'Impossible' to shop around: The problem with insurance and surgery

Consumers are often told to "shop around" to save money, but for privately insured patients, calculating and comparing the out-of-pocket costs for surgeries can be "perplexing and sometimes impossible".

Ahead of a Senate committee delivering a report this week on the value of private health insurance, consumer group Choice is calling on surgeons and health funds to increase transparency and publish the average prices for common surgeries.

It conducted a mystery shop of 60 surgeons' offices around Australia and found more than a third - 22 - refused to provide information about fees, not even a ballpark figure.

Ease of access to information has become critical, with a report released earlier this year on the huge variations in surgeon fees triggering calls for patients to "shop around".

"With the average gap payment for knee surgery varying from $397 for South Australian patients to a staggering $2600 for ACT patients, consumers deserve to know how much they will have to fork out," Choice's Erin Turner said.

In its mystery shop, Choice researchers informed the 60 receptionists that they had private health insurance and were fully covered for the procedure. They inquired about a knee replacement, a cataract surgery and a tonsil removal.

While it was easy to get a quote for a consultation, 22 wouldn't provide further help, with a small fraction even declining to make an appointment without a fax from a GP.

The rest - 38 of them - said there would either be a gap or no extra cost. Of this group, eight provided a rough, ballpark figure, and 30 gave more detailed answers.

In relation to surgeons, higher fees do not necessarily mean better outcomes and quality of services. Often, the reverse is true.

"Patients in need of surgery are vulnerable and might be in pain, it's difficult for them to shop around and bargain with a doctor who soon holds their life in their hands," Ms Turner said.

"That's why we need a better system that protects patients getting surgery in the private system."

Earlier this year, a joint Medibank and Royal Australian College of Surgeons (RACS) report revealed the huge variations in fees and out-of-pocket costs for common operations - out-of-pocket costs for a radical prostatectomy ranged from $2800 to $10,700.

RACS president John Batten agreed the vast disparity was an issue, but said Choice's methodology of speaking to receptionists was problematic.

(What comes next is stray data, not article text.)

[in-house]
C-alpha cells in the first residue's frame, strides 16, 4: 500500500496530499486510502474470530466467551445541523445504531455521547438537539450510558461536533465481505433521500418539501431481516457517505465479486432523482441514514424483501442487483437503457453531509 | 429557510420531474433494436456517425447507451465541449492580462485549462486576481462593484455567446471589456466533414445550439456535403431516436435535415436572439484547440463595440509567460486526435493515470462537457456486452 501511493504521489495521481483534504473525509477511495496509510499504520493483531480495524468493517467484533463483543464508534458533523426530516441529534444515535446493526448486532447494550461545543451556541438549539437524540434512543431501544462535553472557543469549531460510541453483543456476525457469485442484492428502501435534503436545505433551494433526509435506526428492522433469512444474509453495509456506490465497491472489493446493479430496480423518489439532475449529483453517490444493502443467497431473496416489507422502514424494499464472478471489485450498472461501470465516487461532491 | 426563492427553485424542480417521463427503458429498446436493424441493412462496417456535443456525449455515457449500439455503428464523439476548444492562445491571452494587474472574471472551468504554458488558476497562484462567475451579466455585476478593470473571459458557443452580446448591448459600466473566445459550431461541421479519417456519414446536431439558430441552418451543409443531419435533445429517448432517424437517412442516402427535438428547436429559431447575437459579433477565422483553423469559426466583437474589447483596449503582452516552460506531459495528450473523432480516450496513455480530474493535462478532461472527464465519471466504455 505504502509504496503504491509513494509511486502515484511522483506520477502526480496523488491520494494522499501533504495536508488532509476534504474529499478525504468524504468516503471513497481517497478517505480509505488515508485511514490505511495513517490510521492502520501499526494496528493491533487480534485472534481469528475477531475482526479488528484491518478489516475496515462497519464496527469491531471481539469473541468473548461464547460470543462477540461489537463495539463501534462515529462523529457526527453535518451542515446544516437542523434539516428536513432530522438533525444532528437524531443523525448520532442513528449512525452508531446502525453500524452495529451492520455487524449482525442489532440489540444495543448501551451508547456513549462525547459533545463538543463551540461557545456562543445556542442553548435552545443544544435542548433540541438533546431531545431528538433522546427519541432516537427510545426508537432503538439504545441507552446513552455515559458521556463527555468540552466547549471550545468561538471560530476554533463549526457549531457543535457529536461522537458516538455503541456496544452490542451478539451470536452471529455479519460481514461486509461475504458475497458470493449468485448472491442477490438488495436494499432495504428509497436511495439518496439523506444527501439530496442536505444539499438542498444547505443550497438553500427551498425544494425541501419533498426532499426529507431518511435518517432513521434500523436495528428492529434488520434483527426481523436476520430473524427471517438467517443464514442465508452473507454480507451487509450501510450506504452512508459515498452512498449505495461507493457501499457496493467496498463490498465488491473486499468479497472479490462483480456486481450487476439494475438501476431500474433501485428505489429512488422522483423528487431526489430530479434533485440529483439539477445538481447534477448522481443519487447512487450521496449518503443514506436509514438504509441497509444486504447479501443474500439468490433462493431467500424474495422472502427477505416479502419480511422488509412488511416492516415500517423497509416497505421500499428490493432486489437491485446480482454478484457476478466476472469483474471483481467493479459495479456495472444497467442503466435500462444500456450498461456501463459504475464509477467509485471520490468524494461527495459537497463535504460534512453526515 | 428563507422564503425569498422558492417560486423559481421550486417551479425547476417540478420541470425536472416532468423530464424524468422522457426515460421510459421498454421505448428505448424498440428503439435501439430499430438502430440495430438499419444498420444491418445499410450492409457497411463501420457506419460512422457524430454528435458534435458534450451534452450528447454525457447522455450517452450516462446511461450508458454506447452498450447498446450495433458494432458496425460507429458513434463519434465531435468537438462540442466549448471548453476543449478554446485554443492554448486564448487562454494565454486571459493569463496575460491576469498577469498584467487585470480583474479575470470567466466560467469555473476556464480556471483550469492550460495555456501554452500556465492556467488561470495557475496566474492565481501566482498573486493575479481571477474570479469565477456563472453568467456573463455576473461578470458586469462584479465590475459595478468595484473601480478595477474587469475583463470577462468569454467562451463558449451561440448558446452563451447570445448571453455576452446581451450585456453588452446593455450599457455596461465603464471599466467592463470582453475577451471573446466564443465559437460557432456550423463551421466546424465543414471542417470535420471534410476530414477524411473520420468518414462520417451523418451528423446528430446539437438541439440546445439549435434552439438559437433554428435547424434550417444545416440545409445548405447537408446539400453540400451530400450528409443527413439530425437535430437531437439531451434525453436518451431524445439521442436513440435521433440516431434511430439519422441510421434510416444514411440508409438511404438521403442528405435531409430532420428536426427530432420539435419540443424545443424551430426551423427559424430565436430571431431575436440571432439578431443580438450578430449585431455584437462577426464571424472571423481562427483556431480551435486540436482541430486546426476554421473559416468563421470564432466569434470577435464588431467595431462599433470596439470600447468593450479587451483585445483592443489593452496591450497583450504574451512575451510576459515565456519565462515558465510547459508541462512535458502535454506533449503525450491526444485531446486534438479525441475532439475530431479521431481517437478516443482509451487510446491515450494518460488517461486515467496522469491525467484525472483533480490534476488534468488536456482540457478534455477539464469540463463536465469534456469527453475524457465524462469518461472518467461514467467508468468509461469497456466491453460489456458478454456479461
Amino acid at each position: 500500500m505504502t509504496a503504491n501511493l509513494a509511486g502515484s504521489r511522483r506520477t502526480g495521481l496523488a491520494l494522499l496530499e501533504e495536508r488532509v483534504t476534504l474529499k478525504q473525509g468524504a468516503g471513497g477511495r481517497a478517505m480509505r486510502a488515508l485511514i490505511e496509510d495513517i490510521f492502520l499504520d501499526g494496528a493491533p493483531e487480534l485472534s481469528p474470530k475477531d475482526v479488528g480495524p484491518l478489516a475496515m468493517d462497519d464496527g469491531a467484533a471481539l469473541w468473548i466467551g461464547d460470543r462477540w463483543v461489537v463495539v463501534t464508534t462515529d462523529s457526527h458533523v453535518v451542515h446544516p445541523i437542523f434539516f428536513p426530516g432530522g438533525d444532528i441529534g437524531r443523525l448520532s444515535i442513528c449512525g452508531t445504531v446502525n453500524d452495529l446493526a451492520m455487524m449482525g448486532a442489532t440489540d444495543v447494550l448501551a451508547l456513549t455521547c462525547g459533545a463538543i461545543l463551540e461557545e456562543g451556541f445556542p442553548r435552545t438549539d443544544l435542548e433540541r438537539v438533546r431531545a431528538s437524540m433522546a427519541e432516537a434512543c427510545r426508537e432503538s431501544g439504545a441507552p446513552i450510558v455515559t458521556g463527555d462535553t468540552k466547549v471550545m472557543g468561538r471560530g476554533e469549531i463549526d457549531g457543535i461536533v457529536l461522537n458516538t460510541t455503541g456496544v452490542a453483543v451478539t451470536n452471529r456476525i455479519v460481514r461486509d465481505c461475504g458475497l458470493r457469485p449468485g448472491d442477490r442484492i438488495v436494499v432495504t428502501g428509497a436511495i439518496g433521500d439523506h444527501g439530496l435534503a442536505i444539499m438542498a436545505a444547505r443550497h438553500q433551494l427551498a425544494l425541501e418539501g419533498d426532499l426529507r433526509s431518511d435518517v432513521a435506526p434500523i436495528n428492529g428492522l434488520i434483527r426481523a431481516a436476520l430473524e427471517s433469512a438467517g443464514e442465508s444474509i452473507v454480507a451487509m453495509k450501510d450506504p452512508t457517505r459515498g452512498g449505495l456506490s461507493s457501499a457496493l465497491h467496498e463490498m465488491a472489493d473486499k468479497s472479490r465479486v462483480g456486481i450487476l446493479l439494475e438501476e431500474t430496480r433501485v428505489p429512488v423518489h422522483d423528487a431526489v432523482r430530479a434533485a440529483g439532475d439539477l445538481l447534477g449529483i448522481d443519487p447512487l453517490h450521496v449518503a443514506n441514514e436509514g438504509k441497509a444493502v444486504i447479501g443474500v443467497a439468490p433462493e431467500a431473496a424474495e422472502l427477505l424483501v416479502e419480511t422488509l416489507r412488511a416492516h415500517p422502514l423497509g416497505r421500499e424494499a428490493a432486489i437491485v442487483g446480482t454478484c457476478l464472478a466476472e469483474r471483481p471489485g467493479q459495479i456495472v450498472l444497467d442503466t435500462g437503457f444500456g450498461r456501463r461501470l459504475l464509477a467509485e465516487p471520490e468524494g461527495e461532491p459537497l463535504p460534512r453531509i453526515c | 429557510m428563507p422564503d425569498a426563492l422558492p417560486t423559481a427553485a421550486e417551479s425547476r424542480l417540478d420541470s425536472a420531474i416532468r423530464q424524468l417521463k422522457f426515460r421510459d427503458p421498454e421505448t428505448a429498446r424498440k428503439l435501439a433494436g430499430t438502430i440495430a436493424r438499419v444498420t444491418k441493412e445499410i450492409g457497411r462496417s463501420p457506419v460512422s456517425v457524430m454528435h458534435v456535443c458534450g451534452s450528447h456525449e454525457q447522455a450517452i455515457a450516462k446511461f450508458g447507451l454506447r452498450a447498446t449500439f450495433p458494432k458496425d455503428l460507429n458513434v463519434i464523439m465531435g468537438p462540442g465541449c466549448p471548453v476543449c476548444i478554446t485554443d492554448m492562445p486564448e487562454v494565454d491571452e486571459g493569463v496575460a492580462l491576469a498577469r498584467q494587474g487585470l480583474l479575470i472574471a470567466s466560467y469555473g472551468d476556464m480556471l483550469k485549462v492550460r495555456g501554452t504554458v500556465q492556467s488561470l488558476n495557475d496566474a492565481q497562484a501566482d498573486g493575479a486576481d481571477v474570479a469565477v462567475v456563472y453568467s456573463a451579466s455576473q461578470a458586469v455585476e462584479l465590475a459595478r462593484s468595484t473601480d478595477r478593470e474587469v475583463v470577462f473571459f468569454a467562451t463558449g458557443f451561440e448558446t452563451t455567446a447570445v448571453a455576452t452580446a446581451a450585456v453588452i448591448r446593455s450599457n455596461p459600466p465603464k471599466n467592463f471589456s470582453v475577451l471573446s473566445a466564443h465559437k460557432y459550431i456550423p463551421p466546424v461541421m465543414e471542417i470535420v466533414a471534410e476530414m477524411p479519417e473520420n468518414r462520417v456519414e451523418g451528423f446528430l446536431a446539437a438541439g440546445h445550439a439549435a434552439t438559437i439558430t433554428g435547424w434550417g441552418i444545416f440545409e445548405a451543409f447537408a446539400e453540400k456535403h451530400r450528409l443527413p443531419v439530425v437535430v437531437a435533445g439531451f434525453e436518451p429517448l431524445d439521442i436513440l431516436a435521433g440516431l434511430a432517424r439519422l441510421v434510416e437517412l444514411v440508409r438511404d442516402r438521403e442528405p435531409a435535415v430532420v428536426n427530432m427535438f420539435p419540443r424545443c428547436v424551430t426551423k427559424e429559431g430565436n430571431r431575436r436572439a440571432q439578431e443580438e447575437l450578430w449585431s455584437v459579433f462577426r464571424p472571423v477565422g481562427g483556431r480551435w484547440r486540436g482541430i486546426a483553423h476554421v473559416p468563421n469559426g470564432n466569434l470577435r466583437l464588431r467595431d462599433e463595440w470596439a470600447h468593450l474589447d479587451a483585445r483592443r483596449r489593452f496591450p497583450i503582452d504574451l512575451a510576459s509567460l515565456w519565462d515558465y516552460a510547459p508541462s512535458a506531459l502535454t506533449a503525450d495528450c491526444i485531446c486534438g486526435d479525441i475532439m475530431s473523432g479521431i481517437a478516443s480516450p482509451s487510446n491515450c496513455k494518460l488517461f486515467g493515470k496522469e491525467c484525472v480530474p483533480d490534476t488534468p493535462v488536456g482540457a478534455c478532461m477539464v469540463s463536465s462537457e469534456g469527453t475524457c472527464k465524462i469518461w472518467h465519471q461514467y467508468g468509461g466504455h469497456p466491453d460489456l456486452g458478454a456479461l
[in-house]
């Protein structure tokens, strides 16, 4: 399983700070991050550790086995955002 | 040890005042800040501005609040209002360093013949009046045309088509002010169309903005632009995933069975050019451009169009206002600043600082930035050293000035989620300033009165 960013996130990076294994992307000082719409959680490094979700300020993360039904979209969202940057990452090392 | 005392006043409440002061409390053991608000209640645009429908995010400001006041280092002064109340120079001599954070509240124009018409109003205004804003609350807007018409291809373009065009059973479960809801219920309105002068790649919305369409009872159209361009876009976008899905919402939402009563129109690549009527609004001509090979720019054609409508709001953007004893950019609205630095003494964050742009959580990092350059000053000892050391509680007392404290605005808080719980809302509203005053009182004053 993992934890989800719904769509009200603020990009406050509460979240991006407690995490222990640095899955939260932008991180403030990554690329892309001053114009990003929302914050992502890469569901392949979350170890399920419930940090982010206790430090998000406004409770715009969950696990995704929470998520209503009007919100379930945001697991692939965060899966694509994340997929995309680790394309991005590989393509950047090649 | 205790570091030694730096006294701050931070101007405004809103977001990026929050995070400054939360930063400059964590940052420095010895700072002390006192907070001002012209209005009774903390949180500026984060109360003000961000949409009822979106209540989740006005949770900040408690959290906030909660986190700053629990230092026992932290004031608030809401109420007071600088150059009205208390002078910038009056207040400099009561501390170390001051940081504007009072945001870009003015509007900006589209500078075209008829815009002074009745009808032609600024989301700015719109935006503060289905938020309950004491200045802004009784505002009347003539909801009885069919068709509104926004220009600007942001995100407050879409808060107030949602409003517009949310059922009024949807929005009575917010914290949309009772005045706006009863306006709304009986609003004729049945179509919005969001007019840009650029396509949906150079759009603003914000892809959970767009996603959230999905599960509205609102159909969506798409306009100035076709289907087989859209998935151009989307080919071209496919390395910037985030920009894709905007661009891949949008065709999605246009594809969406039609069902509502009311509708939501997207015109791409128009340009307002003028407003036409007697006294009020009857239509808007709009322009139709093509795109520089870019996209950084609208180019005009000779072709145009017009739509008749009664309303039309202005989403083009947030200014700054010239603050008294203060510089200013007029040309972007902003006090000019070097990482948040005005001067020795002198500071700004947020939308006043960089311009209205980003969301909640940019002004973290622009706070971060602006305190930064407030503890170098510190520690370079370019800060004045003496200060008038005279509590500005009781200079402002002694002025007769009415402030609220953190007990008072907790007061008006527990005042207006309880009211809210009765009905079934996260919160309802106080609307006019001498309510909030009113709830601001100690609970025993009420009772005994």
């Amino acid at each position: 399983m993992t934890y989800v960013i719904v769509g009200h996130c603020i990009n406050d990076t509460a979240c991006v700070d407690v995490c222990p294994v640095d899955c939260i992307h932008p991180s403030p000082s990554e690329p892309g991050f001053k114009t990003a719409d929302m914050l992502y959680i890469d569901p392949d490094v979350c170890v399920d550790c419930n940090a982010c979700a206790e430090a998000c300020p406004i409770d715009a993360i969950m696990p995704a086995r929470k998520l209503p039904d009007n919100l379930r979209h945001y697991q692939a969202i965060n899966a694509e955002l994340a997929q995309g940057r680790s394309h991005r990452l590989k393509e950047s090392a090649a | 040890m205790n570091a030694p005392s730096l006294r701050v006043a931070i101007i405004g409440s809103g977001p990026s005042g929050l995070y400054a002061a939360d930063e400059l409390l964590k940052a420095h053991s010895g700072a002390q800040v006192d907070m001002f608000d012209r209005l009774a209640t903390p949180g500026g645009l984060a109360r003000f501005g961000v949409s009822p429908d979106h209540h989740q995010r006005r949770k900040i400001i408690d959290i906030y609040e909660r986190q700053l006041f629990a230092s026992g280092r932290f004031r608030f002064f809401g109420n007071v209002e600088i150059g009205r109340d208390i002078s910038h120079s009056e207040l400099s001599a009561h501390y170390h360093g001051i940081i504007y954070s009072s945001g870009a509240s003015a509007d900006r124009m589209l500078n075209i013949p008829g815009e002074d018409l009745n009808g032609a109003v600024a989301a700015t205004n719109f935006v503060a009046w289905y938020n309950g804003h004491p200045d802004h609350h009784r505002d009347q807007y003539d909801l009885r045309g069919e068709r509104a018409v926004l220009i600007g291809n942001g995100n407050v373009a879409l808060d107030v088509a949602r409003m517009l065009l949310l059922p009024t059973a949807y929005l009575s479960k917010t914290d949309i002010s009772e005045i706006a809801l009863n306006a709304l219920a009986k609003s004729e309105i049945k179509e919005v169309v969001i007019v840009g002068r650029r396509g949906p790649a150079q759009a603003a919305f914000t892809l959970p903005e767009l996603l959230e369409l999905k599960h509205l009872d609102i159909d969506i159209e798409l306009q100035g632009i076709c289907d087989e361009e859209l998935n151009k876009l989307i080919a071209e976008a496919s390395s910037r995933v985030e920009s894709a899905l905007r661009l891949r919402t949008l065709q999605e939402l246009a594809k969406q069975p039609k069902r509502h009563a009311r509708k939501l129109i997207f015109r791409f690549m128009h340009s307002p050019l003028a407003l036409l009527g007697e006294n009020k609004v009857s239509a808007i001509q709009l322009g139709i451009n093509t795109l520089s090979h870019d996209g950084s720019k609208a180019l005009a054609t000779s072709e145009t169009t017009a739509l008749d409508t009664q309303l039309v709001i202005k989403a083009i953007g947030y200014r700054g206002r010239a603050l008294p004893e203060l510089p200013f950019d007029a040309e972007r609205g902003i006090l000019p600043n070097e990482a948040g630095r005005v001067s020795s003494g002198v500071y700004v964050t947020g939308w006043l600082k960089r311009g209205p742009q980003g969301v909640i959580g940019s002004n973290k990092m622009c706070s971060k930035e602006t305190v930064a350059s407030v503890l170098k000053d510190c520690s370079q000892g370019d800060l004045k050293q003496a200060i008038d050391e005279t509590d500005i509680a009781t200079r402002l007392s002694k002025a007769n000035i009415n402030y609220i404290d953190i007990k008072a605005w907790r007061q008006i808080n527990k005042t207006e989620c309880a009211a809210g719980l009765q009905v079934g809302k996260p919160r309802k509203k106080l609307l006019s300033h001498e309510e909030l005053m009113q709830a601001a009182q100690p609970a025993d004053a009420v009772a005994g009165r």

"The results don't surprise me because patients often ring up with misguided information and the receptionists are not geared or knowledgeable enough to know what is going on," he said.

He advised patients to speak to their health fund, which should be able to provide a list of surgeons with whom they have gap-related agreements.

"The college is in favour of transparency and fees being available to patients and GPs," he said.

"The college is not in favour of excessive fees at all; manifestly excessive fees are unethical and inappropriate and the patient shouldn't be exploited."

Rachel David, chief executive of peak body Private Healthcare Australia, said its research showed out-of-pocket costs for medical specialist services was becoming a significant consumer issue.

She said that, for services that attract a gap, charges were rising at 4 per cent a year, well above inflation.

"The issue of consumer transparency of medical out-of-pocket costs must be addressed as this sector is out of step with the level of disclosure required in the rest of the economy, including financial services," she said.

"It is a key factor reducing consumer confidence in the private health sector."

Ms David said the industry supported the use of online medical directory services to provide information to consumers and their GPs about the location and qualifications of medical specialists as well as the likely cost of treatment.

"We believe this should be done on a national basis, to give patients the option of travelling to find more cost-effective options," she said.

"We also believe the federal government and its agencies like the ACCC, in conjunction with the medical specialist colleges, need to explore sanctions against health professionals who fail to provide patients with a reasonable quote for treatment in advance, and who are found to be charging excessive fees."

This story 'Impossible' to shop around: The problem with insurance and surgery first appeared on The Sydney Morning Herald.